Created | Updated Jun 26, 2013
Bourbon advertising suggests that the grand old whiskey of Bourbon County, Kentucky, USA is rebel fire, usually in the well-muscled belly of a 20-something male. It may well be the case that Kentucky's history of illicit hill-country stills gives bourbon a wild-side patina; but, as Kentucky's real character is blue grass1, horse racing, and rampant conservatism, it would be more appropriate to show the bourbon belly larger and salubriously suited.
Let's face it, smooth-talking bourbon has more in common with lawyers than it does with pool room sex symbols; but, as lawyers were at the heart of the French and American revolutions there is something in its rebel pose. A rebel image also helps to sell whiskey to young people who are more fond of its sweet ways than they are of the crusty burn of Scotch, especially when laced with Atlanta's black brew, Coke. Bourbon and Coke, now there's as bad a memory of youth as any image conjured up by temperance zealots.
However, like Scotch, bourbon (a whiskey distilled from a fermented mash containing not less than 51% corn in addition to malt and rye) is best when served simply with water - branch water in the opinion of the connoisseurs of the American South, a branch being Kentucky's version of a Scottish burn, which in itself is a small stream. Freed by water, all the tastes of smoke, sweet oak, mealy sour mash and the other harmonies that a good whiskey harbours are available for indulgence and quiet contemplation. If you really do want something to slam into the back of your throat like the night train to Georgia, or a slug, cowboy-style, then the drink is rye, an even sweeter whiskey. No need for Coke.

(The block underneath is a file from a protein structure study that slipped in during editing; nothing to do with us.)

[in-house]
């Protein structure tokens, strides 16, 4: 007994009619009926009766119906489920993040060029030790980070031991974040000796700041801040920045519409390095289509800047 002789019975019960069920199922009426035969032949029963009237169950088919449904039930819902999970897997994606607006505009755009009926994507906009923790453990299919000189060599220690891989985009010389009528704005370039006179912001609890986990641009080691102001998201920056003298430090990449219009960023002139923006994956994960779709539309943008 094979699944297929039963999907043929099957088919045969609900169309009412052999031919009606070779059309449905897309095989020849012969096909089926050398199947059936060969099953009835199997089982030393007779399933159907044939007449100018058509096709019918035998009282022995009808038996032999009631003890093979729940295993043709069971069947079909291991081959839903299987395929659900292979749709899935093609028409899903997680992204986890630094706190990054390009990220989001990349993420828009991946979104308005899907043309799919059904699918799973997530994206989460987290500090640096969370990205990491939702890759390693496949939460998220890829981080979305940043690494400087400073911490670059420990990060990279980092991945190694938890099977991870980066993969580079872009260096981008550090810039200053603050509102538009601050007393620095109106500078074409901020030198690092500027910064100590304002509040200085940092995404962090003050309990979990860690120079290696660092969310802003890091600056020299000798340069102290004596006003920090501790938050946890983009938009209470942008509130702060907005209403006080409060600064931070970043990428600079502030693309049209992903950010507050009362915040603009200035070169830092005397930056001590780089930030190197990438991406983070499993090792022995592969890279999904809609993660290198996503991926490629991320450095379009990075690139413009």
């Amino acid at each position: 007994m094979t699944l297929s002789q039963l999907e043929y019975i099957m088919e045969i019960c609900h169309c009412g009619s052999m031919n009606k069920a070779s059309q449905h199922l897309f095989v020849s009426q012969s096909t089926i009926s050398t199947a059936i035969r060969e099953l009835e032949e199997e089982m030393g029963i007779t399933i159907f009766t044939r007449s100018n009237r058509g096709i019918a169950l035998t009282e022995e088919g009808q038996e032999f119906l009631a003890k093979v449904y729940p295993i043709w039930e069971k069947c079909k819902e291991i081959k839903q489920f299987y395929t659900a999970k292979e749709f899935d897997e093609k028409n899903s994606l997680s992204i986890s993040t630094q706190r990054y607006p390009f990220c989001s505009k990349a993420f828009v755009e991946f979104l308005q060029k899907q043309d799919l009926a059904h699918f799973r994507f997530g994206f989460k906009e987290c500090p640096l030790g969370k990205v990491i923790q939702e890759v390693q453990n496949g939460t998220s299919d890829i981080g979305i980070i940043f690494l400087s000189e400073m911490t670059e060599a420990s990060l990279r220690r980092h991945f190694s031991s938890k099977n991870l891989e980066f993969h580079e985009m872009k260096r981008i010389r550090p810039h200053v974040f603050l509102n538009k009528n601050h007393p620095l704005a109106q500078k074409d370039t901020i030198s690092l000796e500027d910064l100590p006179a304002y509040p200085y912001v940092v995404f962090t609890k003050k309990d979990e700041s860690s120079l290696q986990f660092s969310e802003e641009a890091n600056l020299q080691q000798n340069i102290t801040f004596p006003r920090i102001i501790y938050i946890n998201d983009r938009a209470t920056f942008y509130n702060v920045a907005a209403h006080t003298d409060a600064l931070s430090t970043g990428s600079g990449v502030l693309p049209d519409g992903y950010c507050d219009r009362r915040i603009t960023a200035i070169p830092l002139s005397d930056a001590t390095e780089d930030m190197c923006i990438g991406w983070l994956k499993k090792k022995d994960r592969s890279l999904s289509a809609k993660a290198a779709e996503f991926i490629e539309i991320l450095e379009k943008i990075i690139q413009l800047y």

Not that bourbon won't light your fire, and then put it out completely, especially in its coolest form as a julep. There is an old story about a Southern gentleman who learned the art of making mint juleps from a Virginian cousin; or, as his slave foreman put it, 'How to eat grass in his whiskey'. So good was the recipe that 'Massa done et hisself to death'.
Maybe so, but the mint julep is as fine a cooler as has ever been invented, and served in tall, frosted glasses it looks sensational. The perfect summer party really: juleps on the lawn, picture hats and somewhere nice to lie down afterwards. Nothing else could be the official libation of the Kentucky Derby, the first jewel in the Triple Crown, and as vital a part of the 'run for the roses' as the horses doing the running. Churchill Downs would still be a temple without them, but not to the gods of gentility. There really can be no better way to toast the setting sun, reflected in the muddy waters of the Ohio river on a sultry Louisville evening, than by sipping bourbon through a thicket of fresh mint.
A bottle of bourbon large enough for everyone in the party.
Three large bottles of water (still or fizzy, no matter).
A jug of sugar syrup (equal parts of sugar and water heated until the sugar is dissolved - do not boil.)
Buzz 1/4 of a bottle of brandy and two handfuls of fresh mint leaves in the blender, and put 1.5 fingers (the width of two digits, on the end of your hand, silly) of this mix in the bottom of a tall glass.
Add a triple bourbon, a shot of sugar syrup to taste, fill the glass with chunky ice cubes, top with icy cold water, add a zest of lemon and some whole mint (make it look really jungly) and sip elegantly through a straw.
Drink on any hot Sunday; bourbon was invented by a parson all the same. After a couple of these, frankly you won't give a damn.